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The stories we hear about the post-pandemic ‘Great Resignation’ are hardly surprising. Following a period when many had more time to reflect and enabled by a new reality of hybrid working which is less bound by geography and working hours, a tide turnover is inevitable.

Statistics suggest there is truth in that narrative, however, to speak in terms of the average organization’s experience is to paper over a lot of nuance and diversity. Ask ten Chief Human Resources Officers (CHROs), and you’d hear ten different stories, as industries, company cultures and workforces react in unique ways. Articles discussing the Great Resignation might not necessarily be offering the right insight. So the question is: How can good interventions be identified?

What our research shows

Understanding current employees’ opinions and needs is essential. NTT’s most recent Global Workplace Report found that 95% of the organizations are satisfied with their current employee experience capabilities – which should mean there’s a good level of employee understanding. However, we also directly polled employees about their bottom-up perspectives on the workplace. Fewer than two-thirds report being happy with their current employer. When near-universal satisfaction on the policy-making side is set against significant dissatisfaction on the policy-following side, it seems that many businesses have issues with communication and understanding their people.

Tuning in and listening

The focus should be on dialing into the needs of teams and individuals. Converting offices into more collaborative and interactive spaces, or redesigning benefits packages to be more inclusive of hybrid working colleagues, or introducing more flexible working tools might be positive steps a business needs. Without tuning into to the voice of the employee (or VoE), there’s no way to know.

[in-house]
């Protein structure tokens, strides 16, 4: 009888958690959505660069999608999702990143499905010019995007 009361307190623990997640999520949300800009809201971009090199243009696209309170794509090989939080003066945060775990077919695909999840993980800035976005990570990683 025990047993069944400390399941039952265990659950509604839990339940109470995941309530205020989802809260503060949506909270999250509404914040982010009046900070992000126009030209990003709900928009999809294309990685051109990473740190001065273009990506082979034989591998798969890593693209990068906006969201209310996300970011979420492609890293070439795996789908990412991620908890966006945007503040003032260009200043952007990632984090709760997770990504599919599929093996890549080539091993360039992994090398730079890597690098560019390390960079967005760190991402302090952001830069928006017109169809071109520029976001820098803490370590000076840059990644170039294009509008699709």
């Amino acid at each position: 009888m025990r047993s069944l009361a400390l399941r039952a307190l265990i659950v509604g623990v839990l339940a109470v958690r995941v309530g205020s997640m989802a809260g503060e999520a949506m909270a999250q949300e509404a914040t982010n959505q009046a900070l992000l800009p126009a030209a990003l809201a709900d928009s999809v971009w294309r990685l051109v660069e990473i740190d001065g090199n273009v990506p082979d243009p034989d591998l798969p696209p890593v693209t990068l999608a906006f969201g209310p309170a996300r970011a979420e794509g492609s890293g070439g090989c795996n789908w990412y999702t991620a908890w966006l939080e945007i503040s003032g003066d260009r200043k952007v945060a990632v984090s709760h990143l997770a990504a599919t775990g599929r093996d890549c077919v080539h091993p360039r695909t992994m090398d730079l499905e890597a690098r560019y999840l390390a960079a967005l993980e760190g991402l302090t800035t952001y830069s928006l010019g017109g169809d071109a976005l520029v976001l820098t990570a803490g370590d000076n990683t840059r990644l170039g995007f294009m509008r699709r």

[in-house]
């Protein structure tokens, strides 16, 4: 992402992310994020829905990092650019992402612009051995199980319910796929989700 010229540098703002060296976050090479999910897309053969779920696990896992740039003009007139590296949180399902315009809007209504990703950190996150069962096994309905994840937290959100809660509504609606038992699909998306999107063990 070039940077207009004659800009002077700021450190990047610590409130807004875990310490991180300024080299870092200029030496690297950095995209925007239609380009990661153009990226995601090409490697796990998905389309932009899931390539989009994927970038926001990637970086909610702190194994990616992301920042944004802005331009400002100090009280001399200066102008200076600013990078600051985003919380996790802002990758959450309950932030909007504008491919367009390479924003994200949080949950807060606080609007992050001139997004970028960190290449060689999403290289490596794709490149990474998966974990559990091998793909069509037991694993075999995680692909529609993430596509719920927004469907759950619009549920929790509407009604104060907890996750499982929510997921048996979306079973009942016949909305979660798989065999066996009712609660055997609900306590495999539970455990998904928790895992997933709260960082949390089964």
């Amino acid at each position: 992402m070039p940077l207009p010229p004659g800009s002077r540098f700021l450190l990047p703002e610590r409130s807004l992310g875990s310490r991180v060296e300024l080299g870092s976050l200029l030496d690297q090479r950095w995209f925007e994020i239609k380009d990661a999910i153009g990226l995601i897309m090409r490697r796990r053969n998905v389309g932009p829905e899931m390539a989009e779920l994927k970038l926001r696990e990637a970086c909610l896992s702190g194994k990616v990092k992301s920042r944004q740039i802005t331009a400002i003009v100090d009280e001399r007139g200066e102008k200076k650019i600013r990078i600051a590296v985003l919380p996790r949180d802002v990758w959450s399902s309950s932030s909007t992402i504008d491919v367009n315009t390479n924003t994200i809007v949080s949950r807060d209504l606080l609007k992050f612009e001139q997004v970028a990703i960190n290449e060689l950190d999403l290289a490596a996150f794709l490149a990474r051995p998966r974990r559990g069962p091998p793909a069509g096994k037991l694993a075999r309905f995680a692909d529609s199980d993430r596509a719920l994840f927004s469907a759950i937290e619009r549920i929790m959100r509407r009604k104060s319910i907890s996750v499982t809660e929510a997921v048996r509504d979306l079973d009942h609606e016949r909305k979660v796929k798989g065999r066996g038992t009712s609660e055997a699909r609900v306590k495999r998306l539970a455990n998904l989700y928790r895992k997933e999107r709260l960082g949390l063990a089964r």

Colleagues at the office

Converting offices into more collaborative and interactive spaces might be positive step that a business needs.

That phrase – voice of the employee – intentionally echoes voice of the customer (VoC) because so many of the methods businesses have cultivated for understanding their audience can equally be applied to their own employees. From surveys like Net Promoter Scores, to more directly quantifying habits by measuring how people use tools, CHROs can tap into a wealth of expertise in their businesses which can deliver insights into, and drive action from, VoE data.

The fact that just 39% of the organizations we surveyed have structured VoE programs – and only a third use standardized benchmarking methodologies like NPS – might explain the gap we found between employer and employee satisfaction levels. There’s also good reason to believe that listening to employees can, itself, positively impact on employee experience: less than 50% employees we polled said that their employer fully values their health and wellbeing, showing that interest can be an important first step to demonstrating care.

From will to action

Employee loyalty stems from a sense of belonging. What that belonging looks like and how it can be cultivated in a hybrid working world, is particular to different workforces – and will have changed by the events of recent years. We’ve never had more powerful tools to gather and analyze data on the employee experience, and there has never been a more important time to apply them. All it takes is the will and motivation to put them into action.